This week’s poem in the Catholic Poetry Room is by Sally Read.                                                                                                          


I watch the push of soft red petal from the cactus’ tip,
the sticky cobweb strung from spike to spike.
These days, when prayer’s too hoarse, too ripped
for words—I cannot say a word—does that still count?
Answer: we know how his tight mesh of skin that night
leaked drops of blood. And how the angel came,
pushed through the dark like hand through sleeve,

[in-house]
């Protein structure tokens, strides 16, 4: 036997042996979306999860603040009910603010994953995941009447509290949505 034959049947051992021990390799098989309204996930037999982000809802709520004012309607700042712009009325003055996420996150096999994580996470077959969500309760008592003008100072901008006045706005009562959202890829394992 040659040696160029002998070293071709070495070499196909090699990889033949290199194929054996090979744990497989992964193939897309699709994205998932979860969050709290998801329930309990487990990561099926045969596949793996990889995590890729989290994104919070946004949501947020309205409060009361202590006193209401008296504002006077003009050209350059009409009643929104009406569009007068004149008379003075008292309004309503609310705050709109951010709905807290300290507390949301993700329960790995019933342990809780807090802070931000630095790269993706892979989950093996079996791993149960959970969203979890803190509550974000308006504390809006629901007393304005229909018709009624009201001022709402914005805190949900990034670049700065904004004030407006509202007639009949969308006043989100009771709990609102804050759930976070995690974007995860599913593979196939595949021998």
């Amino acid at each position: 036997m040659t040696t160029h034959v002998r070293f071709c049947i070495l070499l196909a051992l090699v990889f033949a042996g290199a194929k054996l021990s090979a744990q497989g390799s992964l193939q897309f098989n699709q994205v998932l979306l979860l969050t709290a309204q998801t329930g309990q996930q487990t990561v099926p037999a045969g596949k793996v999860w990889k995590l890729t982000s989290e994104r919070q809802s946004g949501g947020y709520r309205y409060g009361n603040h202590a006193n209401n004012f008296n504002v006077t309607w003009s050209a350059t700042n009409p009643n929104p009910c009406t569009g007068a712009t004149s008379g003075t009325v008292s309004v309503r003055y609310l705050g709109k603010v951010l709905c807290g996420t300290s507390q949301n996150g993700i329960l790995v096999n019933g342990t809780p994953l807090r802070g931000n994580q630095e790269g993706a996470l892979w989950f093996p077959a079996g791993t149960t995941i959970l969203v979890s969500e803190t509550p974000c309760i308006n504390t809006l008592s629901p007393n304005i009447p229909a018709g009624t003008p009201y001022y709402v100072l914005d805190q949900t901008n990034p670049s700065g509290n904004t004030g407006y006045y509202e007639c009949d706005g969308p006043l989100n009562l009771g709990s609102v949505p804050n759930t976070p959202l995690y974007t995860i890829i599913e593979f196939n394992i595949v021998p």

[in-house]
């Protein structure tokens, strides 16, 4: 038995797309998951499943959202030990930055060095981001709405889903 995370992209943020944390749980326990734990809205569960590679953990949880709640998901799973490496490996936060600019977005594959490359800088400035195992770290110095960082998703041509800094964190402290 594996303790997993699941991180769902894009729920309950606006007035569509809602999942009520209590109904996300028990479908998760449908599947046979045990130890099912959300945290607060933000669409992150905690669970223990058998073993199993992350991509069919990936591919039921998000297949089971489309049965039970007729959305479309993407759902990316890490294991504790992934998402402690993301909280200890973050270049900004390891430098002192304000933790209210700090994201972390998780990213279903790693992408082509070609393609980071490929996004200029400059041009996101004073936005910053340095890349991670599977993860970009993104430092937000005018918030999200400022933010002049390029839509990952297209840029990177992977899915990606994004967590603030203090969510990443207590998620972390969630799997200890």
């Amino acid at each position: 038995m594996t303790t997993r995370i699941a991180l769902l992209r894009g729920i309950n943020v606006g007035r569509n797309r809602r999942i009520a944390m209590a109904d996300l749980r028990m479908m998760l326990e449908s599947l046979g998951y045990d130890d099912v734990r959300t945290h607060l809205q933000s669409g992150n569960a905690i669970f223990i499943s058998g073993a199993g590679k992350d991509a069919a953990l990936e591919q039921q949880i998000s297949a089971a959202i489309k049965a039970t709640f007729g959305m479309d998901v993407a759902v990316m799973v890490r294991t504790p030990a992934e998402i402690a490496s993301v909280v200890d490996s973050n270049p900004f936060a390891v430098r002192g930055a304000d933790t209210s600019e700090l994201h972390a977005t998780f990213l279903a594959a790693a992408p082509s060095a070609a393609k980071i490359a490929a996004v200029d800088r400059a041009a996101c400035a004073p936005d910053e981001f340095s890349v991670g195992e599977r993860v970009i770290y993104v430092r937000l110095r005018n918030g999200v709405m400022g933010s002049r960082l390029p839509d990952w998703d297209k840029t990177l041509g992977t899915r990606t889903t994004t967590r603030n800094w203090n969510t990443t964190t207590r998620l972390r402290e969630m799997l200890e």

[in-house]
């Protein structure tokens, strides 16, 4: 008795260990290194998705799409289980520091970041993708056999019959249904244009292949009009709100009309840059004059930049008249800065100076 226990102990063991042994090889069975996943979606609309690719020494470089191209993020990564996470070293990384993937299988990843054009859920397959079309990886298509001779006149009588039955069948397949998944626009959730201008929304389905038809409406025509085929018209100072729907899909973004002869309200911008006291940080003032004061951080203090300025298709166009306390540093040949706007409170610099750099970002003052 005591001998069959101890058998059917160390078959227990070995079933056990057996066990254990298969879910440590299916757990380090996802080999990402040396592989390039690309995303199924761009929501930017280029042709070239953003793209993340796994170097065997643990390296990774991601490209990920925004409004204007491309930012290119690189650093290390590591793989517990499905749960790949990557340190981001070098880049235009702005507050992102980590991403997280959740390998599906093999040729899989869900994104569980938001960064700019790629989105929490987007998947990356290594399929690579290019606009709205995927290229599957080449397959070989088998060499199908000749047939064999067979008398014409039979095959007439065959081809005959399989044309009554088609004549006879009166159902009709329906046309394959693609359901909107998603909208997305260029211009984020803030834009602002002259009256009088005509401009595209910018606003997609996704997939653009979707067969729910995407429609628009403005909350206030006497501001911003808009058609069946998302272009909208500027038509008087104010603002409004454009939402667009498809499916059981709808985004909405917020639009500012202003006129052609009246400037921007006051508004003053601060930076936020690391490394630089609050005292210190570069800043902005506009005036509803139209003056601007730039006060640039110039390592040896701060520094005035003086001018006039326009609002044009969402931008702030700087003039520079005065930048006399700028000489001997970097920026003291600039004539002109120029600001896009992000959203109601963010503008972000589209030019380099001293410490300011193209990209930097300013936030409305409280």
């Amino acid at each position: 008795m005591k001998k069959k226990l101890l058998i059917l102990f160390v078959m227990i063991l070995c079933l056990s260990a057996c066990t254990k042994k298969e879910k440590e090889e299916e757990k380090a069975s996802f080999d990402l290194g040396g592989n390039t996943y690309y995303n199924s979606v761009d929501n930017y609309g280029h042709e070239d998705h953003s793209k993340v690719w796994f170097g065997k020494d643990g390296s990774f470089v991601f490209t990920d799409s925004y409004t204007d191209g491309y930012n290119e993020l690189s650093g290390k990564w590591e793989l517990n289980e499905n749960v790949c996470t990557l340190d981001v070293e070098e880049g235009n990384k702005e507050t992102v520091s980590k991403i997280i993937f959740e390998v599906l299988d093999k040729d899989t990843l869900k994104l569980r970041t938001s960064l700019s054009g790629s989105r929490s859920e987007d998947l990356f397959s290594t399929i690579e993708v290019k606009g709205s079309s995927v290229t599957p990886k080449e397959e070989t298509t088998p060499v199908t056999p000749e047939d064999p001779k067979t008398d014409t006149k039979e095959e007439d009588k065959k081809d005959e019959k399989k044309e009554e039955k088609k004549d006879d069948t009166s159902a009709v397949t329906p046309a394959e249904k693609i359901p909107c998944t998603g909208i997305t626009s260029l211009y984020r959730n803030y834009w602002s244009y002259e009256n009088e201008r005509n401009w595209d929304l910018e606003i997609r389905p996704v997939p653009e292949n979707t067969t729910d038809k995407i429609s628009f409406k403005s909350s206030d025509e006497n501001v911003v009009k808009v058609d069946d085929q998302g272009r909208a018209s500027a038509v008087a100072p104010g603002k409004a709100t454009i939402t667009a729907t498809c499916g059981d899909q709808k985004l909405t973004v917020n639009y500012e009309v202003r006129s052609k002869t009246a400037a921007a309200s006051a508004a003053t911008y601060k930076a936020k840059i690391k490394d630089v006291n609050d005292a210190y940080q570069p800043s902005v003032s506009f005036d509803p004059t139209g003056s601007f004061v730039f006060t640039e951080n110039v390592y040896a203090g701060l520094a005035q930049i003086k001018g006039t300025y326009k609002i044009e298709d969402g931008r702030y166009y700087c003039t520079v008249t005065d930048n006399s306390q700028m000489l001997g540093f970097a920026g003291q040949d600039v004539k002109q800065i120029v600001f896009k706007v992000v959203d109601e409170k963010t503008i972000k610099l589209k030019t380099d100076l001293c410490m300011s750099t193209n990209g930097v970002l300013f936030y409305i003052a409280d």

like notes of ordered song from vicious wind. All comes
from inside out. Dread thoughts escape, un-skinned,
and wild—like moths or silver flash of olive leaves—
but, too, the angel comes from where he hid, and sings.
The curtain tears and so does skin and so does prayer;
it is a kind of wordless tearing—our brokenness used
as entry for him; our brokenness filled by his.


Sally Read is poet in residence at the Hermitage of the Three Holy Hierarchs. She is the author of three books of poetry (which she wrote before her conversion to Catholicism): The Day Hospital (2012), Broken Sleep (2009), and The Point of Splitting (2005), all published by Bloodaxe Books, and the story of her nine-month conversion from atheism to Catholicism, Night’s Bright Darkness, published by Ignatius Press. Her newest book, Annunciation: a Call to Faith in a Broken World, is available on

Print this entry